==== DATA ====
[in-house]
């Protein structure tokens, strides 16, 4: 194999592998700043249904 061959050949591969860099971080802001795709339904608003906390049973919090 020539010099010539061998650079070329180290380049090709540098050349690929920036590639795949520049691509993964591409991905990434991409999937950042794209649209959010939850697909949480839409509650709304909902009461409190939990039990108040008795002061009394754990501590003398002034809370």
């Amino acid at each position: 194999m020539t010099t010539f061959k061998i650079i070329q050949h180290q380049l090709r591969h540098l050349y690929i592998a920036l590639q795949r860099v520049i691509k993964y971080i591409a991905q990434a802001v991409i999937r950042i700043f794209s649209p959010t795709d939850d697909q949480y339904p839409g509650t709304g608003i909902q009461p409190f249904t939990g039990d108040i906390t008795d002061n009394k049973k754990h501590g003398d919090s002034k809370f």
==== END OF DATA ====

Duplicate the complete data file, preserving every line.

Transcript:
[in-house]
């Protein structure tokens, strides 16, 4: 194999592998700043249904 061959050949591969860099971080802001795709339904608003906390049973919090 020539010099010539061998650079070329180290380049090709540098050349690929920036590639795949520049691509993964591409991905990434991409999937950042794209649209959010939850697909949480839409509650709304909902009461409190939990039990108040008795002061009394754990501590003398002034809370």
């Amino acid at each position: 194999m020539t010099t010539f061959k061998i650079i070329q050949h180290q380049l090709r591969h540098l050349y690929i592998a920036l590639q795949r860099v520049i691509k993964y971080i591409a991905q990434a802001v991409i999937r950042i700043f794209s649209p959010t795709d939850d697909q949480y339904p839409g509650t709304g608003i909902q009461p409190f249904t939990g039990d108040i906390t008795d002061n009394k049973k754990h501590g003398d919090s002034k809370f």